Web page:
Ginseng’s Cross-Cultural Virility

By Steven Foster |

When the first published Western description of ginseng appeared in a French journal in 1713, there was no mention of ginseng’s reputation as an aphrodisiac or to enhance virility, likely because the earliest European writers on ginseng were Jesuit priests. In 1725 Pope Benóit XIII received a gift of ginseng from the Chinese Emperor. No comment from the Vatican.

Asian ginseng, Korean Ginseng, Chinese Ginseng, Panax ginseng; 人参; Ren Shen; ren-shenVirginian, Colonel William Byrd II (1674-1744), pictured in a 1725 portrait, with confident swagger was an obvious ginseng nibbler. Writing on 31 May 1737 to Sir Hans Sloane (1660-1753, British Museum founder ) he muses, “Insomuch that were I to judge the veracity of the Jesuits by this Instance, I shou’d pronounce them very honest Fellows. As for the merry Effects ascribd to it towards obliging the Bashfull Sex, the good [Jesuit] Father[s] say nothing of it, nor dos my Experience reach so far.” In a letter of 20 August 1737 to Sloane, Byrd continues, “I believe ever since the Tree of Life has been so strongly guarded the Earth has never produced any vegetable so friendly to man as Ginseng. Nor do I say this at Random, or by the Strength of my Faith, but by my own Experience. I have found it very cordial and reviving after great Fatigue, it warms the Blood frisks the Spirits strengthens the Stomach and comforts the Bowels exceedingly. All this it performs without any of those naughty Effects that might make men too troublesome and impertinent to their poor Wives.”  Oh, but the mistresses. . .

American ginseng, Panax quinquefolius, American ginseng roots,  西洋参, xi yang shen Some 18th century Dr. Oz probably hawked ginseng root on a London street corner with a wink and a smile to the passerby. But where there’s health claims for herbs, there’s always an all-knowing expert to debunk it, like Scottish physician, William Cullen (1710-1790), in his 1789 Materia Medica (vol 2, p.161)—“I have known a gentleman a little advanced in life, who chewed a quantity of this root every day for several years, but who acknowledged that he never found his venereal faculties in the least improved by it.”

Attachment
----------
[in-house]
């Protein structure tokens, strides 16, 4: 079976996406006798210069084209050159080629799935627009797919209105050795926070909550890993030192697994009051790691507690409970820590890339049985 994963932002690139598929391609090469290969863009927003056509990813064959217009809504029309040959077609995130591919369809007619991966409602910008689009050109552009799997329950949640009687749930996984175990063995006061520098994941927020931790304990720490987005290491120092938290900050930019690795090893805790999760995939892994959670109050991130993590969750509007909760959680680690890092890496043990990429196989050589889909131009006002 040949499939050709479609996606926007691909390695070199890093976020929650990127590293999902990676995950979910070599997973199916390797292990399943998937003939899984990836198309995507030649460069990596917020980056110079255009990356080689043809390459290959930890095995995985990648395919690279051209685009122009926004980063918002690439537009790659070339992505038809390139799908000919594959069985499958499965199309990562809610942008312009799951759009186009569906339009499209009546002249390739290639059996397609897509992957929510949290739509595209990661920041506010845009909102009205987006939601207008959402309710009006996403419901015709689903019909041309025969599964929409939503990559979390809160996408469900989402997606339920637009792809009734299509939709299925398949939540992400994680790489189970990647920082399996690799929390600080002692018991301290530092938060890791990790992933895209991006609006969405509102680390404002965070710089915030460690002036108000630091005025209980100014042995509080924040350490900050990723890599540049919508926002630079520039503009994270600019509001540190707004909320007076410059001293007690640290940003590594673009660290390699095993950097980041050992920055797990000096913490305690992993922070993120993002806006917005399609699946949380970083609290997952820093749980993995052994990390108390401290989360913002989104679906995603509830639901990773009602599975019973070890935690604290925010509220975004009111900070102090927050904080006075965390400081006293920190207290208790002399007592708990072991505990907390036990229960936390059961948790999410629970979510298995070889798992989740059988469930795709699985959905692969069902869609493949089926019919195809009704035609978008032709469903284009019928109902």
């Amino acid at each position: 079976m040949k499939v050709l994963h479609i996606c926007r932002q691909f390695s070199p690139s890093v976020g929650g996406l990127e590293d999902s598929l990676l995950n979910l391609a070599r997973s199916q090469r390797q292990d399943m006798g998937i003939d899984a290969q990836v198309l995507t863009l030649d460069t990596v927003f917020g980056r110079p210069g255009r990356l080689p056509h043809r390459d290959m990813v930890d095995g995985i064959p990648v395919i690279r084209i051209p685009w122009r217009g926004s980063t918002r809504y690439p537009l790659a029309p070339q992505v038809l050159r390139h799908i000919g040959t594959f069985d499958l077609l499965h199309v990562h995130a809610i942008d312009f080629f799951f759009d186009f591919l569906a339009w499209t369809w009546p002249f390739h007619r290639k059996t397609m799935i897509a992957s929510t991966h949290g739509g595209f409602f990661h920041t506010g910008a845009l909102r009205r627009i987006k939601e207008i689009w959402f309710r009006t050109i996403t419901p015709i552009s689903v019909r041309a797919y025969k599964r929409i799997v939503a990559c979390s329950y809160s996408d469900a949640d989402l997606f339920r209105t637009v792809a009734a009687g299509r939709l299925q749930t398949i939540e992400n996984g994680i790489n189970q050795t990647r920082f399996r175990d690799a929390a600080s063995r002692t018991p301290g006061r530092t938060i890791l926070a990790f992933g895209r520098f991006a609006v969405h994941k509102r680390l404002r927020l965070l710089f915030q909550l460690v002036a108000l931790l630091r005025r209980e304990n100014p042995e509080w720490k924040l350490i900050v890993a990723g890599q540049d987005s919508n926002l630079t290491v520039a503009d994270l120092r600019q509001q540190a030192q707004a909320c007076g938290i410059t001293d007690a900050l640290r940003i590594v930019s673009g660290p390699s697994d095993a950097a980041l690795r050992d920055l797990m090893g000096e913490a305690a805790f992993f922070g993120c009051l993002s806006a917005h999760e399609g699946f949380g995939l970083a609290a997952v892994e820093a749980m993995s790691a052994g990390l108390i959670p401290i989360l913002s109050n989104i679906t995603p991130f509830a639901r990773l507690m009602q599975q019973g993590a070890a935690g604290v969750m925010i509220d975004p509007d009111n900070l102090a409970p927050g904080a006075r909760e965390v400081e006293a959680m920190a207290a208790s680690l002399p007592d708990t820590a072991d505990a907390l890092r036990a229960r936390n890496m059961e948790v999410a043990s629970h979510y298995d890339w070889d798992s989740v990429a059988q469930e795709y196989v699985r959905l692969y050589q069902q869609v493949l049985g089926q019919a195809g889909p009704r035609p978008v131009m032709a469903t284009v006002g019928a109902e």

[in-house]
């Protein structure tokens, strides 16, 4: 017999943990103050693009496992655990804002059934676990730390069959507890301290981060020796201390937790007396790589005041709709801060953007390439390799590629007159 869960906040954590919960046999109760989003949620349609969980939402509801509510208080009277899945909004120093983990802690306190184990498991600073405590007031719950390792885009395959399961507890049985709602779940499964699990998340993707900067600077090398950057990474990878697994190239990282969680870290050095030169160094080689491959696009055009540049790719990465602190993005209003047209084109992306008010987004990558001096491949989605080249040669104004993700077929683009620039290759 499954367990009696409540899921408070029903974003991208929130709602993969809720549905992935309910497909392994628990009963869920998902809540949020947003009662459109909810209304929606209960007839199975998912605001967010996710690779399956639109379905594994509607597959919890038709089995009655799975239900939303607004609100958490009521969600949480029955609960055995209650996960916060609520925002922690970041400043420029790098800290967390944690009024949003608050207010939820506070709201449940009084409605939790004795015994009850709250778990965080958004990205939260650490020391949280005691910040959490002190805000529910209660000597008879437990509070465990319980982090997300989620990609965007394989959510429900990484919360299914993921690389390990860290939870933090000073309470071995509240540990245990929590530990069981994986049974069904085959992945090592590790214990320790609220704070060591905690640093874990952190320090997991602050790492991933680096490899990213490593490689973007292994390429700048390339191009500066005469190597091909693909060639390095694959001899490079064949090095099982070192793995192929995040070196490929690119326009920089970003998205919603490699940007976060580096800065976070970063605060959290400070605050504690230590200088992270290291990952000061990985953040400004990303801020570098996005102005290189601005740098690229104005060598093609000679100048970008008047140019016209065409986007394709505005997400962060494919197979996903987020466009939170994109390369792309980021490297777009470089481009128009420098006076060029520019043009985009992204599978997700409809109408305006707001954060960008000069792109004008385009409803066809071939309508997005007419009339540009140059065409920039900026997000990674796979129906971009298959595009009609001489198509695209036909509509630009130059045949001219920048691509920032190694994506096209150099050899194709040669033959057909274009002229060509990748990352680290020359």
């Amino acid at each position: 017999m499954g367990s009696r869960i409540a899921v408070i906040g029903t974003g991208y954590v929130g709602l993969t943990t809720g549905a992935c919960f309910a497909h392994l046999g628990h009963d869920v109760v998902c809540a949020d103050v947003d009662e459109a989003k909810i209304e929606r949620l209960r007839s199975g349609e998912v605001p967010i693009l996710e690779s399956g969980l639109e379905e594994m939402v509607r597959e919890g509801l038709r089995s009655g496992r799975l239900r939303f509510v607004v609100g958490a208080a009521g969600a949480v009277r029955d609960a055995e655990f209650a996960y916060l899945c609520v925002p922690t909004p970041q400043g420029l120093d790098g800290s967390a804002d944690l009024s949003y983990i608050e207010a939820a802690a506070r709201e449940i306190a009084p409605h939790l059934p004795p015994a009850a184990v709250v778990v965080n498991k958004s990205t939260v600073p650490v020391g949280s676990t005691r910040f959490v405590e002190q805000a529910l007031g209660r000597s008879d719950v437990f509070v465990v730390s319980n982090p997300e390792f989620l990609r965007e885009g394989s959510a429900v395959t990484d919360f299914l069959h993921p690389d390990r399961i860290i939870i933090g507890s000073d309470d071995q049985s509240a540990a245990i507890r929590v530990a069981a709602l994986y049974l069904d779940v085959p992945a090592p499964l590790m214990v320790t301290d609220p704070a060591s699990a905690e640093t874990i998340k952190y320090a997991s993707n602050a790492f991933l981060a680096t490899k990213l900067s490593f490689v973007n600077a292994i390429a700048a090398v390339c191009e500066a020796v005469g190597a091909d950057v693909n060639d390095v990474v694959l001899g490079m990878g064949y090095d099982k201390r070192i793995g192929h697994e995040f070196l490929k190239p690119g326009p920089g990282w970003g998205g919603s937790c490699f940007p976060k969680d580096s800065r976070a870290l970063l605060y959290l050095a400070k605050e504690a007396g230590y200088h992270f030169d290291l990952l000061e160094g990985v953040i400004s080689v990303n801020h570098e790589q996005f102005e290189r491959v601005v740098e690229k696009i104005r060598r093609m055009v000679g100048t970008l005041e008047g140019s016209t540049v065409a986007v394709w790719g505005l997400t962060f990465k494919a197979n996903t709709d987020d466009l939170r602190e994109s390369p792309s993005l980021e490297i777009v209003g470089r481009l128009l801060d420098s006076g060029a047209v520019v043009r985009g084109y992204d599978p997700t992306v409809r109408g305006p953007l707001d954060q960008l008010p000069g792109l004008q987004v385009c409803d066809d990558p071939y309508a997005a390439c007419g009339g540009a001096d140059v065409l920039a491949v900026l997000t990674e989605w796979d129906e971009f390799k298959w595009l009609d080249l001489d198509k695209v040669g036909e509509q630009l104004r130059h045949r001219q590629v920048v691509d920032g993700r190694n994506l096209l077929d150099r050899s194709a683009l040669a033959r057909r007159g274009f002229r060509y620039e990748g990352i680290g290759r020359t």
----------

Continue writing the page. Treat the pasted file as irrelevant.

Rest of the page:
Panax quinquefolius, American ginseng; 西洋参; xi yang shenThe protocol of the famed Dr. Cullen was followed for treatment of George Washington’s sore throat on what became his last day in December 1799: blood letting (124 ounces removed), blistering his throat with an irritating beetle, copious evacuation of the bowels—and when all else—fails, a dose of mercury. Two of the three attending physicians achieved their medical degrees under the instruction of Dr. Cullen at the University of Edinburgh.

Cause of death? “Learned quackery,” to quote sectarian rival contemporaries.

References [to follow]

American ginseng, Panax quinquefolius

Published by

Steven Foster

Describing her first visit with Steven Foster in 1977, Harvard University botanist, Dr. Shiu Ying Hu (1908-2012), wrote, “Our conversation reminded me of something that Confucius said two thousand years ago. ‘In any company of three persons, there must be one who can be my teacher’. . . I found in Steven Foster a teacher who could share a profound knowledge of economic botany, particularly in the cultivation and uses of herbs.” In 1974, at age 17, Steven Foster, began his career at the Sabbathday Lake, Maine, Shaker Community Herb Department —America's oldest herb business, dating to 1799. There he established three acres of production gardens and managed 1700 acres for the commercial harvest of botanicals. For forty-three years, Steven has photographed and researched herbs from the Amazon rainforest to the highlands of Vietnam. Foster has over 900 photo-illustrated articles published in a wide range of media. Steven also served as Chairman of the Board of Trustees of the American Botanical Council, and a Contributing Editor to the organization's journal, HerbalGram. Steven is the author, co-author and photographer of eighteen books, including the NEW 2014 Third Edition of A Peterson Field Guide to Medicinal Plants: Eastern and Central North America (with James A. Duke), along with National Geographic’s Complete Guide to Medicinal Herbs (2010), and A Desk Reference to Nature’s Medicine (2006, with Rebecca Johnson), awarded a 2007 New York Public Library “Best of Reference.” He is senior author of three other Peterson Field Guides, including A Field Guide to Medicinal Plants and Herbs (with Dr. James A. Duke), 1st & 2nd editions, 1990, 2000; A Field Guide to Western Medicinal Plants and Herbs with Dr. Christopher Hobbs, (2002); and A Field Guide to Venomous Animals and Poisonous Plants of North America (with Roger Caras, 1995). Other titles include Herbal Emissaries: Bringing Chinese Herbs to the West (with Prof. Yue Chongxi, 1992); Herbal Renaissance (1994); among others. Foster makes his home in Eureka Springs, Arkansas.